Home Alone?: Four solo room clearing concepts you must know

If you’ve ever wondered the best way to clear your home after a home invasion, look no further.  Here are four need to know tactical principles that can help you survive and win.

1. Scanning vs. Searching

It’s important to know the difference between scanning and searching.  Shooter clears room for threats.Scanning is keeping your head on a swivel, so to speak. Your weapon stays in, say, the low ready position, or a safety circle or sul position, while you’re head moves.

In room clearing scenarios, scanning is a must, especially when you are alone because you don’t have anyone to cover your “six” o’clock (i.e. directly behind you). You don’t want to get surprised by a second or third home invader so it’s of the utmost importance that you keep looking all around and not get tunnel vision by focusing your gaze too much at one point.  The more movement your head and eyes make, the more you can take in.

Searching, on the other hand, is keeping your eyes, muzzle and target all together. Wherever your gun points, your eyes should follow. In close-quarters combat, speed is vitally important and looking right while your gun is pointed left, for instance, wastes time in CQB. In other words, reacting to a threat when scanning is much slower than when searching; but since you’re all alone, the situation and terrain may call for both scanning and searching.

2. What are you looking for?

Watch for color, contrast, movement.  Look for shadows, shapes, and sounds. Listen. Be aware of mirrors and other reflective surfaces.  Use them to your advantage. Woman looks outside for burglar.

If you find somebody, watch the hands. What people hold in their hands is what kills. Keep the muzzle of your shotgun, AR or handgun a few inches down, low enough to see the hands. Clear from low to high and from near to far.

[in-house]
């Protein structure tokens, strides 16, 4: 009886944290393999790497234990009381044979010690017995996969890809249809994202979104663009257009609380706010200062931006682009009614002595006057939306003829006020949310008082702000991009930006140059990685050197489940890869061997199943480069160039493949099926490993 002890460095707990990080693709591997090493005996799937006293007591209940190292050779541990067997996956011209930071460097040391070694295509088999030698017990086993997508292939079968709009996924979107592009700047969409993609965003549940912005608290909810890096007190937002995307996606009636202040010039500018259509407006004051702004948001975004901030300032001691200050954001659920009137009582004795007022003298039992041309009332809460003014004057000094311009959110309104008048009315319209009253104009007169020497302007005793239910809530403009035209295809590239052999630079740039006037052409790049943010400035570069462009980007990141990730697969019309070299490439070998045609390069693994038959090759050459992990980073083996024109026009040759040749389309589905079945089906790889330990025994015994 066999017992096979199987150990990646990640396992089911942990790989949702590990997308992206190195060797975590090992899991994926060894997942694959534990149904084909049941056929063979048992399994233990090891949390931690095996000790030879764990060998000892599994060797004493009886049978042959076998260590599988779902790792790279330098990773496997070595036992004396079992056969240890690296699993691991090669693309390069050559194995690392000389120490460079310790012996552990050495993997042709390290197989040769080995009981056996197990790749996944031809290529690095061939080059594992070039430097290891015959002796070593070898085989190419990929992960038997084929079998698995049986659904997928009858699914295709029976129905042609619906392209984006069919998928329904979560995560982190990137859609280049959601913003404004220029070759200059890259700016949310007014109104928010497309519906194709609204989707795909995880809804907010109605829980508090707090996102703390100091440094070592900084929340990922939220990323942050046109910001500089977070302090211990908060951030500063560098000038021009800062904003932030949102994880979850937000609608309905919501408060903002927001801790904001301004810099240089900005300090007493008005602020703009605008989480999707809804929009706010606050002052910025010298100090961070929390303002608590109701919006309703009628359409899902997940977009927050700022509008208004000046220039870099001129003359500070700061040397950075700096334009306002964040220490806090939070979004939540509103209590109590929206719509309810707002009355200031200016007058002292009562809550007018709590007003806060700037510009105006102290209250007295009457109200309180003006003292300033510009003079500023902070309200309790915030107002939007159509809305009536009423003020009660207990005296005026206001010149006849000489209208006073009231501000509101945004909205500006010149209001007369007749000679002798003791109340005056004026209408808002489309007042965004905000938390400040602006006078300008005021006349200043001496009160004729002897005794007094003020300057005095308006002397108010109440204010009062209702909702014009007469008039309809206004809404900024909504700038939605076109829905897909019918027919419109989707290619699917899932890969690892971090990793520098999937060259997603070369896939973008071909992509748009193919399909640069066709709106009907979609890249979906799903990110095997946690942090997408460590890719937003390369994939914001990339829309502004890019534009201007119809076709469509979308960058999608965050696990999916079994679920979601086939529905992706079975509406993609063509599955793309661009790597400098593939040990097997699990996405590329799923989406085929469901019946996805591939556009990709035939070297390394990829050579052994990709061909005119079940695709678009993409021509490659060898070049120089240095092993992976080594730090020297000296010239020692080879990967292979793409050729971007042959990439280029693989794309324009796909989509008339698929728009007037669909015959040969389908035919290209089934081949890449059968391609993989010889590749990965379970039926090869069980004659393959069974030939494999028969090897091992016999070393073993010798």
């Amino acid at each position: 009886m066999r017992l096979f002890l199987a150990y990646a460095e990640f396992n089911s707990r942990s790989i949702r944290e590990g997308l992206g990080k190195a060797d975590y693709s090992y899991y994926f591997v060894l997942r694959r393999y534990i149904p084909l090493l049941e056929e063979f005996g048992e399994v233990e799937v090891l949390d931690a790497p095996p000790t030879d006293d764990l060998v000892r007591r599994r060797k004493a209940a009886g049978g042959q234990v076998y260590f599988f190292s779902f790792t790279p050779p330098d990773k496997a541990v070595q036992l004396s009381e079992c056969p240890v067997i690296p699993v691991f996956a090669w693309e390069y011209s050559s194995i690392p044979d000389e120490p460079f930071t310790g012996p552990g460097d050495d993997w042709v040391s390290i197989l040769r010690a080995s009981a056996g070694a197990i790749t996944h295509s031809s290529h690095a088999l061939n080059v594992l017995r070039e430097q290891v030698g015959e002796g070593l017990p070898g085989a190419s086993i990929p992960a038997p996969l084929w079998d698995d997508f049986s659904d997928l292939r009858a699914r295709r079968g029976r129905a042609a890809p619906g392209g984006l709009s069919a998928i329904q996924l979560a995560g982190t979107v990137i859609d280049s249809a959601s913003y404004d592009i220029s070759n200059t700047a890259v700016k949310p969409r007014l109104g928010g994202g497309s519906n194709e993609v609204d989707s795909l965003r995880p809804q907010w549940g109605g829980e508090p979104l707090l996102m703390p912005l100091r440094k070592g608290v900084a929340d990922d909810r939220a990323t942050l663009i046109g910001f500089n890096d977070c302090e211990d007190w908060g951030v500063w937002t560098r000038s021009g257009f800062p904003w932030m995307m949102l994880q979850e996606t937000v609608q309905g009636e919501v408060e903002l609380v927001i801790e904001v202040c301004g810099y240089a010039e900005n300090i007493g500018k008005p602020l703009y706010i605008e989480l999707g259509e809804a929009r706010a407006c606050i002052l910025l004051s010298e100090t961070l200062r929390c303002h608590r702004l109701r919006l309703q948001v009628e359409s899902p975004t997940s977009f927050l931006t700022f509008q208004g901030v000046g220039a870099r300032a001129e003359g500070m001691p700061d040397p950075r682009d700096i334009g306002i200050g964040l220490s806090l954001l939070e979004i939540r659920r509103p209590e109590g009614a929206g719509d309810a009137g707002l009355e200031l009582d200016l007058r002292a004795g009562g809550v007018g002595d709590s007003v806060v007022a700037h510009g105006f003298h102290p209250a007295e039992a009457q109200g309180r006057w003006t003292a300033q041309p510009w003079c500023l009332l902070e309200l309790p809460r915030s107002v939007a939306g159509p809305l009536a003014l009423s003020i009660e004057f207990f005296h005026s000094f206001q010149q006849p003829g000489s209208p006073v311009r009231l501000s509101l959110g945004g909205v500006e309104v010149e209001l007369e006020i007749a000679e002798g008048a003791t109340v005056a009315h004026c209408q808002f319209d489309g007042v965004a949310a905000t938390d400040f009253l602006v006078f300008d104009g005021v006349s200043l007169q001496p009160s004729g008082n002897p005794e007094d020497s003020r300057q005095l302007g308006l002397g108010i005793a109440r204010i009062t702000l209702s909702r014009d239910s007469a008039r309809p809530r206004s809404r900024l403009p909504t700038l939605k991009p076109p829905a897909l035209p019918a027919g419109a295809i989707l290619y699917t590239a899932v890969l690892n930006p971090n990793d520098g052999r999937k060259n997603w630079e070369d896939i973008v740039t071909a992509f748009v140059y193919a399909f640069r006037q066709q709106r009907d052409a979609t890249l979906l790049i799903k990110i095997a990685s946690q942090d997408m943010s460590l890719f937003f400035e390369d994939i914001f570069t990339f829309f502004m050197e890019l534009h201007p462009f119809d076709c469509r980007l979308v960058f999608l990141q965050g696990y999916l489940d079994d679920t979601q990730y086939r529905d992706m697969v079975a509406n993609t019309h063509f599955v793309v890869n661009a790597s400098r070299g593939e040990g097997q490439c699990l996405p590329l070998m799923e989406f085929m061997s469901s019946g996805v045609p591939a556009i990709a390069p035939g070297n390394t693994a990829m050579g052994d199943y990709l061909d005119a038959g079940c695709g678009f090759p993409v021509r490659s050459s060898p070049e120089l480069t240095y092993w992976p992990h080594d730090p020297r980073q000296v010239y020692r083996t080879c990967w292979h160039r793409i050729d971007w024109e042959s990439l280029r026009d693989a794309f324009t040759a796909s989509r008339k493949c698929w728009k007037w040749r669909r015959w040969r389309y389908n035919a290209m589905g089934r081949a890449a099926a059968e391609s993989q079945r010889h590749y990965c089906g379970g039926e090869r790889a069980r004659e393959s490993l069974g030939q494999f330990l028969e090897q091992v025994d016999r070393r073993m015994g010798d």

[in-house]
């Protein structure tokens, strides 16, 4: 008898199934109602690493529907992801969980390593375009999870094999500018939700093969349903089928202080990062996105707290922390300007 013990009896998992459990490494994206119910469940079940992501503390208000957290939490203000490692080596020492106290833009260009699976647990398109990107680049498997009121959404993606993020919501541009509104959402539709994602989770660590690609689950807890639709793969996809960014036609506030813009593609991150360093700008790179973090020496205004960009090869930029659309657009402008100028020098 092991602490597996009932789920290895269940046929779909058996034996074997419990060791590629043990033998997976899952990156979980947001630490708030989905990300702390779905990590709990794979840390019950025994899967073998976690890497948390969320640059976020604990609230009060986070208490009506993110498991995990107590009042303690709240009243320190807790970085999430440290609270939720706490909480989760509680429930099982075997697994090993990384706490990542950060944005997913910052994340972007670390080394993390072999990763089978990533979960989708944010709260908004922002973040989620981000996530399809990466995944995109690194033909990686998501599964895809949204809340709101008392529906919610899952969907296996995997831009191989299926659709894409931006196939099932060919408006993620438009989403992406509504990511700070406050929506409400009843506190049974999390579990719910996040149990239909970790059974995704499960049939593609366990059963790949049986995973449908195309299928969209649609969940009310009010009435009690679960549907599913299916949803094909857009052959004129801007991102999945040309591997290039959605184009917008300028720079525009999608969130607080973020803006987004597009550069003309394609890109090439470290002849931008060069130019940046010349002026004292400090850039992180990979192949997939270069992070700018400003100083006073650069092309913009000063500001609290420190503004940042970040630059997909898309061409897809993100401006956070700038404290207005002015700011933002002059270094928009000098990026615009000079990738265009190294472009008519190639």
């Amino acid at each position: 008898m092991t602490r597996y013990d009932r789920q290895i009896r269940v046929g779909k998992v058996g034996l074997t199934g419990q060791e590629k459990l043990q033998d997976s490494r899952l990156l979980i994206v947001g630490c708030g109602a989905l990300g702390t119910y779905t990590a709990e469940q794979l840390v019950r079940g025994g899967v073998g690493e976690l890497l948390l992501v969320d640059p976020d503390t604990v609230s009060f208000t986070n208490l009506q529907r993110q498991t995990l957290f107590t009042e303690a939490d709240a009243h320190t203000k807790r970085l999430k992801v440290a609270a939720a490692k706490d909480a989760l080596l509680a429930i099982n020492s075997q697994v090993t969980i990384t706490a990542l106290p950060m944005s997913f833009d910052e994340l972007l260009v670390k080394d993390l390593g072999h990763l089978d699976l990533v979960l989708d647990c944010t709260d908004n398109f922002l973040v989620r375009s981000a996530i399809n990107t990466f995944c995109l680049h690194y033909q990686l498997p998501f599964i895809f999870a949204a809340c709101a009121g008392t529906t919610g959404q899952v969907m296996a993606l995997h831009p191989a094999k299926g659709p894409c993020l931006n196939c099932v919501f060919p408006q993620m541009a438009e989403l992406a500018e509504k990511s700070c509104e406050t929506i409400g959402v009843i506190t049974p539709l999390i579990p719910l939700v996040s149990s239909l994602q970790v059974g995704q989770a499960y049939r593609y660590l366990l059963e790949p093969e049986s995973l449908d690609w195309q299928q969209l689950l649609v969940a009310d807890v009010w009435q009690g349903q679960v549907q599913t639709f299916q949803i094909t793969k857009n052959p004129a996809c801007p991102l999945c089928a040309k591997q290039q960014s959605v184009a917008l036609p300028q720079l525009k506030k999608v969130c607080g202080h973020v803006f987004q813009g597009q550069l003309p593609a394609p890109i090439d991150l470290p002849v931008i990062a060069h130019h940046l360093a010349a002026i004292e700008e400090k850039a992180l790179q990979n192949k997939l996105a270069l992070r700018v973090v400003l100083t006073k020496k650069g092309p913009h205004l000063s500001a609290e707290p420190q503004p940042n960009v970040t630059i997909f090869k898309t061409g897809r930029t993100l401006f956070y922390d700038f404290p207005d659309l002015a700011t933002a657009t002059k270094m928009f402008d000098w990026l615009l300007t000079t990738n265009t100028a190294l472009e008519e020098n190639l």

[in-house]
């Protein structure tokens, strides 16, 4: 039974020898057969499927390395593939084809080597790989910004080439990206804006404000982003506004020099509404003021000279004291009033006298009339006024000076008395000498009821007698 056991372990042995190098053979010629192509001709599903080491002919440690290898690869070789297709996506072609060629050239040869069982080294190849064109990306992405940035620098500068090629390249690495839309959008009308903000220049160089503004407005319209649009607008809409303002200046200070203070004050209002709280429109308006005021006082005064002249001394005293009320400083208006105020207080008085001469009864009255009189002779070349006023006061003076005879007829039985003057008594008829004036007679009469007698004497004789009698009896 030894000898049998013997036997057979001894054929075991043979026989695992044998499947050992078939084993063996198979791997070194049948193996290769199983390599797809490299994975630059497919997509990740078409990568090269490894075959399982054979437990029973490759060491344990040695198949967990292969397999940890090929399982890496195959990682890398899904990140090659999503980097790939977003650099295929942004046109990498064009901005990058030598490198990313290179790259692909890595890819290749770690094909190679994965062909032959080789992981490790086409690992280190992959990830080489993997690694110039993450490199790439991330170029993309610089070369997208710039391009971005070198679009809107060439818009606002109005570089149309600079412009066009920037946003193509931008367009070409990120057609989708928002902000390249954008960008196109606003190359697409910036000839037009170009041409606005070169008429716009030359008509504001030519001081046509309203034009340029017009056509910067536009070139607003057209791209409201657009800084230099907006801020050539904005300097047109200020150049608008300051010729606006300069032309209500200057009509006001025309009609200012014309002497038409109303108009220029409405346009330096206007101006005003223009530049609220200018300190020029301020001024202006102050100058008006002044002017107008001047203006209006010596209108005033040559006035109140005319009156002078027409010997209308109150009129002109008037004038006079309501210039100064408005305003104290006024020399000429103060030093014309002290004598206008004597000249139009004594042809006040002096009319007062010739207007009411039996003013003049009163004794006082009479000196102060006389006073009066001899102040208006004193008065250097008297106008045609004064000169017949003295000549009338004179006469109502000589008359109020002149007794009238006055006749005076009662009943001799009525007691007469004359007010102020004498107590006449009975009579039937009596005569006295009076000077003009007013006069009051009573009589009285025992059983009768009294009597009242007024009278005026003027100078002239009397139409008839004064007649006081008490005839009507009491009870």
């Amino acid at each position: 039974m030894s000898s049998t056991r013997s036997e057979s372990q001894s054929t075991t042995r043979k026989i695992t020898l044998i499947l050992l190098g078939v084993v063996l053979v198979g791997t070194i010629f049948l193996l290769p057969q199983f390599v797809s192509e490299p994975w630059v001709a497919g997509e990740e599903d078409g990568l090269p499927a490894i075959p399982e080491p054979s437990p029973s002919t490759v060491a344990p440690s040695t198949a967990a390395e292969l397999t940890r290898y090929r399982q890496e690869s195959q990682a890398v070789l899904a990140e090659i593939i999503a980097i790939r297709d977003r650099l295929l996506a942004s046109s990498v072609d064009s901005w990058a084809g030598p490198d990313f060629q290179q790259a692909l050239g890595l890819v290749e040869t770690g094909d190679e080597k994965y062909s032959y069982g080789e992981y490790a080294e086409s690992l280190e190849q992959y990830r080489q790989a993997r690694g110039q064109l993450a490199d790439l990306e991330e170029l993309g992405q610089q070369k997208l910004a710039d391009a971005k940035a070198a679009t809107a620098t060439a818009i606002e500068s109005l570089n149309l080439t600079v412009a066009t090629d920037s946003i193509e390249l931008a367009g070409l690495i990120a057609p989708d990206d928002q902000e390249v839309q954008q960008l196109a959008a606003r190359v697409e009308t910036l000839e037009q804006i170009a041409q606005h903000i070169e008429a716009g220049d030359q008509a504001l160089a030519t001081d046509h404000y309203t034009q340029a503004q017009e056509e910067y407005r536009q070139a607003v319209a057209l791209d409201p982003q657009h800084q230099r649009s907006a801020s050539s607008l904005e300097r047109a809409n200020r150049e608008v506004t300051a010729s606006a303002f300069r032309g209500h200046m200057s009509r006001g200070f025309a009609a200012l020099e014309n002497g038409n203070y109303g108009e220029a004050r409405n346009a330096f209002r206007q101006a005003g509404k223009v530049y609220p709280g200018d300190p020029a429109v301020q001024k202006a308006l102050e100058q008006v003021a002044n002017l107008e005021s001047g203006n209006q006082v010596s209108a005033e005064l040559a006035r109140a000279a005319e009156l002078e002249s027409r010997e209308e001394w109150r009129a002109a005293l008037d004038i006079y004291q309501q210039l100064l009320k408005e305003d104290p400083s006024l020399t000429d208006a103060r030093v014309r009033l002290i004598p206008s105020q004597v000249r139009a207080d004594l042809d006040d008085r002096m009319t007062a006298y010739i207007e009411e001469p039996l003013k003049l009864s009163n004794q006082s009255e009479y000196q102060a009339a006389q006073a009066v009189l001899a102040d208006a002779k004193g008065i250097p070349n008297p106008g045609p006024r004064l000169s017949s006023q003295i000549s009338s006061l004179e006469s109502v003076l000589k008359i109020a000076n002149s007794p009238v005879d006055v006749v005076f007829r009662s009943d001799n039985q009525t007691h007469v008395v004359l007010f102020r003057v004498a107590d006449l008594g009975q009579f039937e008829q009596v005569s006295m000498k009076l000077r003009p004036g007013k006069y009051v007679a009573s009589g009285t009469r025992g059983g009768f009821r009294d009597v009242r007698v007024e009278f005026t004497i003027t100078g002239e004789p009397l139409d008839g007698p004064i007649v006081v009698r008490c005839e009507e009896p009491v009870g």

Remember if you can see them, they can see you too. Just as you’re looking for them, bad guys in your house might be looking and listening for you! Monitor your own noise and light. Noise and light discipline is important. If you have to walk down the stairs, beware of that creaky step. If you have a flashlight or a laser sighting device, don’t telegraph yourself. Don’t give your position away.

3. Don’t get in a rush

As you search and/or scan, look and listen. Time is on your side. There’s no reason to rush, especially if you’ve already called 9-1-1. In other words, get a gun and hold your position. Get back far enough into a room where you can quickly assess the threat when he enters and where you have some good cover/concealment, allowing a tactical advantage.

Not only is this a good option tactically, but it’s good legally, since in most states you still have a duty to retreat. Besides, you don’t want to have to get into a confrontation. The idea is to survive, so one positive option is don’t go looking for trouble. Stay in your room, if that’s where you are. Wait. Don’t fight. Holler out, “I have a gun and I’ve called the police!” even if the latter may not be completely true.

4. Distance is your friend

Beware of distance to the threat. Don’t give up space, but back off far enough where your intruders “gangsta aim” won’t work. Get behind a corner of a wall, but keep your eyes on the threat.  If you bring your gun close enough to someone, a struggle may ensue that could result in a negligent discharge (ND) or, they might disarm you, so stay back. If you’re not justified to shoot, give verbal commands. Ideally, put them in the prone with their hands out to the side. If they have a gun though, remember that action is faster than reaction and the threat has just turned deadly.

Shooter is too close to attacker.

In short, call the police ASAP.  Hold your ground, but retreat if you must (Castle Doctrine vs. “duty to retreat” vs. sound tactics); keep a fair distance from the threat, be patient, watch the hands, and keep scanning and searching until help arrives.

Until next time, continue to hone your skills and keep adding to your tactical toolbox.

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